Milo: This track has the most ominous opening out of all the songs on this album. The guitar slides up and down the neck as though it were electricity passing over some mad scientist’s death machine; the drums pattering like a rising, angry force barely stifled by the bass that keeps it at bay. In terms of sheer musicality, “Return Of The Fly” serves as the closest The Misfits have gotten to converting the aesthetics of B movie horror films into audio-rhythmic form, especially so for its namesake movie. Where the song has its focus here is in that sound, working like The Misfits’ own death machine. The clang of the ride cymbal alludes to gaseous exhausts released, the chunkily bruising partnership between the strings eliciting powerful shock treatment to the eardrum.
Trashcan Sam: Danzig has never written dumber lyrics. These are shat-out shout-outs. No one could comfortably mosh to B-movie starlets receiving the good ol’ Misfits fanfare because no one wants to know some Betty White Bitch’s name, they want anger. We didn’t get that, we got an iMDB page.
Milo: The Siamese duo of sordid sex desires ends here, from “Last Caress” to “Hybrid Moments”. It is so damn ironic that the best songs off of The Misfits’ discography, spanning 40 years, are the ones that also refer to sexual assault, gangbangs, monster and psychopath nards by extension. “Hybrid Moments” is certainly no exception and it is in fact a quite guilty culprit regarding this tendency, but it still is a bombshell on a vinyl. The guitar is perfect; if The Ramones invented punk shredding, The Misfits perfected it. And, considering how many bands have been inspired by this song alone, I can see, hear, and understand why The Misfits have such a lasting legacy. I can also see millions of my fellow fans tensing up to those opening drums, veins popping up on the foreheads as they lay way in reluctant wait to explode for 2 seconds. 3 seconds and the clusterfuck of cackling kids will be crooning along with Danzig, these lyrics having already been etched into their skull. 4 seconds and parents stop existing. 1 minute and 42 seconds, The Misfits have done it again; the kids have put the song on repeat.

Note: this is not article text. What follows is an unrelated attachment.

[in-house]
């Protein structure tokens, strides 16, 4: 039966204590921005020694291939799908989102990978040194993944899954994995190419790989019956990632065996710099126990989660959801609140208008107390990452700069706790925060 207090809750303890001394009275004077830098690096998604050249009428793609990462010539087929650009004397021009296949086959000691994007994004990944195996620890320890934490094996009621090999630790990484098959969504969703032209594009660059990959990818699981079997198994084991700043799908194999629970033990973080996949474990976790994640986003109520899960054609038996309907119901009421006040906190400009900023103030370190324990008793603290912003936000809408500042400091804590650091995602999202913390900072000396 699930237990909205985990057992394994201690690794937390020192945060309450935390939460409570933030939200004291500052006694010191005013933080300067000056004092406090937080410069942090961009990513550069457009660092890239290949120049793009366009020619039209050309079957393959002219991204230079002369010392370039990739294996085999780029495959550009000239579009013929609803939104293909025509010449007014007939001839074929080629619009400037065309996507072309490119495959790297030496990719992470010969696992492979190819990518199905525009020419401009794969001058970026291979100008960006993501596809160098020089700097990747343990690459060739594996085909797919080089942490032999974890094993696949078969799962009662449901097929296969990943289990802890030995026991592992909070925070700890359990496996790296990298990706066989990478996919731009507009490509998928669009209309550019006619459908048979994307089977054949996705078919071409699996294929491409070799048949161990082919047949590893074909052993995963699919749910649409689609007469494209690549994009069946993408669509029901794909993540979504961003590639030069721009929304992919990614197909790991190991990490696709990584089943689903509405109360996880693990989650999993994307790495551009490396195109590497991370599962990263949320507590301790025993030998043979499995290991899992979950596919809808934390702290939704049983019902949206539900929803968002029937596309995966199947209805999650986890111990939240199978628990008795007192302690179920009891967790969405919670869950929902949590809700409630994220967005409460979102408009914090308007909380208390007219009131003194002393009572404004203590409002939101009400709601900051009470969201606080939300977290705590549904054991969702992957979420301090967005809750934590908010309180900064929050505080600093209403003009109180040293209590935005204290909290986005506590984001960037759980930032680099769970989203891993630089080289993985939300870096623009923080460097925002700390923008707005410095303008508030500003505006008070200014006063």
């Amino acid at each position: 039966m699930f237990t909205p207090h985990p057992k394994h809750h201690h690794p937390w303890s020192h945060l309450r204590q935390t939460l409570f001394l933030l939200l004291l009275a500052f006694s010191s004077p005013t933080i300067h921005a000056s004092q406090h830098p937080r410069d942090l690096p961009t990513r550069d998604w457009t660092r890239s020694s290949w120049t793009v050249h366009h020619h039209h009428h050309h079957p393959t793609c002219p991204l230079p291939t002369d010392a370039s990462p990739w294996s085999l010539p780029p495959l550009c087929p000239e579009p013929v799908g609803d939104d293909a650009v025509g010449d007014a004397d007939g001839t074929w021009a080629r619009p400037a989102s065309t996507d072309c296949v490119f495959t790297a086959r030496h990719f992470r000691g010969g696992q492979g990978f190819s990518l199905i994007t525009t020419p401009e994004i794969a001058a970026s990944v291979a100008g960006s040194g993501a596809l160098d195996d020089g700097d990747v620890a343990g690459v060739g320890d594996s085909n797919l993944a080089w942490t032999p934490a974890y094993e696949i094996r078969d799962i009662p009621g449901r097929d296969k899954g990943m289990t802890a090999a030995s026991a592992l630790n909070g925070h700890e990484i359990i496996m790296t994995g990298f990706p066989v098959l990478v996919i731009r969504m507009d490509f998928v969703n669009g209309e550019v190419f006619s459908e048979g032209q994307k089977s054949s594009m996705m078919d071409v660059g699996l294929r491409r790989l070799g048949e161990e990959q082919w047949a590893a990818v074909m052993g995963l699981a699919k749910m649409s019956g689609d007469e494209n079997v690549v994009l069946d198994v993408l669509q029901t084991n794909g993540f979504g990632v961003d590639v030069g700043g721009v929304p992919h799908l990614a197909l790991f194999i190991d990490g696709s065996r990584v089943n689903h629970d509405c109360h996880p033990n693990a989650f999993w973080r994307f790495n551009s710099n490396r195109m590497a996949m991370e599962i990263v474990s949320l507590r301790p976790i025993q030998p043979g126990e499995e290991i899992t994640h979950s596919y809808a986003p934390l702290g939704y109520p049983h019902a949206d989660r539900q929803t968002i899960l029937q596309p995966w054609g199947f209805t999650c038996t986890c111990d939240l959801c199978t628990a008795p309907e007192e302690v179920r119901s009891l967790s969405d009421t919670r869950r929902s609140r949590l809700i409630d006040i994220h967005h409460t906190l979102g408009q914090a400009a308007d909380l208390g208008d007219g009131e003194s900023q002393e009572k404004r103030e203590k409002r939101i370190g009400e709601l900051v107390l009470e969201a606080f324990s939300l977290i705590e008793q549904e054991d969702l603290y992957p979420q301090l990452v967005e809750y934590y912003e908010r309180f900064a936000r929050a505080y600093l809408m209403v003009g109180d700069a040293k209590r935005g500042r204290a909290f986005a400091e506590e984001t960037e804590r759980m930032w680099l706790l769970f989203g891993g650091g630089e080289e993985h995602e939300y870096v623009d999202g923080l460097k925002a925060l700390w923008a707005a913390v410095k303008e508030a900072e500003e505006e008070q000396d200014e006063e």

Trashcan Sam: Couldn’t agree more.
Milo & Trashcan Sam: WE ARE 138! WE ARE 138! WE ARE 138! WE ARE 138! WE ARE 138! WE ARE 138! WE ARE 138! WE ARE 138! WE ARE 138! WE ARE 138! WE ARE 138! WE ARE 138! WE ARE 138! WE ARE 138! WE ARE 138! WE ARE 138! WE ARE 138! WE ARE 138! WE ARE 138! WE ARE 138! WE ARE 138! WE ARE 138! WE ARE 138! WE ARE 138!
We like this song.
Milo: Yeah, I can get behind Martians wanting to fertilize humans, but did we need a reference to adolescent girls amidst their wet dreams? We didn’t, Danzig. You’re very lucky this song sounds good. Bitchin’ bass.
Trashcan Sam: This album is full of good listens, even great ones. This one is only good, so it’s kind of boring.
Trashcan Sam: The Misfits should stick to short songs. I have no idea what Danzig is singing about, but it seems just as uninteresting as this song. I couldn’t care less.